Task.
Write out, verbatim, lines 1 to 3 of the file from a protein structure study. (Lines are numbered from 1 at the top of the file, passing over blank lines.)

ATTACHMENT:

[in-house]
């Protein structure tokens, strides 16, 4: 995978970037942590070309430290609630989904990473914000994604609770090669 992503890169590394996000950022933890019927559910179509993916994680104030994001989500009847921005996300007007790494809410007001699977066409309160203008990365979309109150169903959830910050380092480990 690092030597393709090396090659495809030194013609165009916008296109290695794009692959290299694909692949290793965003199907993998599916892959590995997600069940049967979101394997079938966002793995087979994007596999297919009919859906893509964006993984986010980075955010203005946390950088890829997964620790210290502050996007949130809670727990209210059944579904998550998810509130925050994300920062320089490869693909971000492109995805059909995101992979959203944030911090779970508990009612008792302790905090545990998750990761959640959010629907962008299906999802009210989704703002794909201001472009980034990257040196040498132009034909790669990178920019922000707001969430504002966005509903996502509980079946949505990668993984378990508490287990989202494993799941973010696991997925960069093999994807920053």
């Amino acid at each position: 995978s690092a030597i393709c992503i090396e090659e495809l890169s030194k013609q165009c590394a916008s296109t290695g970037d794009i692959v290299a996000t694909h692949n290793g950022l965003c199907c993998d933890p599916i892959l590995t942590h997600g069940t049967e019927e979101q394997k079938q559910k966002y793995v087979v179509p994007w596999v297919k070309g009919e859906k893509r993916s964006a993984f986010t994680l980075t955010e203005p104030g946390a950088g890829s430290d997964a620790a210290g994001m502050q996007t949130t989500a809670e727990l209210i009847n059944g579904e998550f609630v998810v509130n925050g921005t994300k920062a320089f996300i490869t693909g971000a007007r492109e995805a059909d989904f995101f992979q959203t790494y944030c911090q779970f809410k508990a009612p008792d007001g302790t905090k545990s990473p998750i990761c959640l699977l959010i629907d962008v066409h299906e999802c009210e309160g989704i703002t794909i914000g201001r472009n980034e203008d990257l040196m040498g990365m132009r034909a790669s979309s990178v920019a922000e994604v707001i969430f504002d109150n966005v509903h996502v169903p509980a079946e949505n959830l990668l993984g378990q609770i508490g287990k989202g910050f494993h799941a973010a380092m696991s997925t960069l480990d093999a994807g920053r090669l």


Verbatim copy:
[in-house]
């Protein structure tokens, strides 16, 4: 995978970037942590070309430290609630989904990473914000994604609770090669 992503890169590394996000950022933890019927559910179509993916994680104030994001989500009847921005996300007007790494809410007001699977066409309160203008990365979309109150169903959830910050380092480990 690092030597393709090396090659495809030194013609165009916008296109290695794009692959290299694909692949290793965003199907993998599916892959590995997600069940049967979101394997079938966002793995087979994007596999297919009919859906893509964006993984986010980075955010203005946390950088890829997964620790210290502050996007949130809670727990209210059944579904998550998810509130925050994300920062320089490869693909971000492109995805059909995101992979959203944030911090779970508990009612008792302790905090545990998750990761959640959010629907962008299906999802009210989704703002794909201001472009980034990257040196040498132009034909790669990178920019922000707001969430504002966005509903996502509980079946949505990668993984378990508490287990989202494993799941973010696991997925960069093999994807920053």
């Amino acid at each position: 995978s690092a030597i393709c992503i090396e090659e495809l890169s030194k013609q165009c590394a916008s296109t290695g970037d794009i692959v290299a996000t694909h692949n290793g950022l965003c199907c993998d933890p599916i892959l590995t942590h997600g069940t049967e019927e979101q394997k079938q559910k966002y793995v087979v179509p994007w596999v297919k070309g009919e859906k893509r993916s964006a993984f986010t994680l980075t955010e203005p104030g946390a950088g890829s430290d997964a620790a210290g994001m502050q996007t949130t989500a809670e727990l209210i009847n059944g579904e998550f609630v998810v509130n925050g921005t994300k920062a320089f996300i490869t693909g971000a007007r492109e995805a059909d989904f995101f992979q959203t790494y944030c911090q779970f809410k508990a009612p008792d007001g302790t905090k545990s990473p998750i990761c959640l699977l959010i629907d962008v066409h299906e999802c009210e309160g989704i703002t794909i914000g201001r472009n980034e203008d990257l040196m040498g990365m132009r034909a790669s979309s990178v920019a922000e994604v707001i969430f504002d109150n966005v509903h996502v169903p509980a079946e949505n959830l990668l993984g378990q609770i508490g287990k989202g910050f494993h799941a973010a380092m696991s997925t960069l480990d093999a994807g920053r090669l």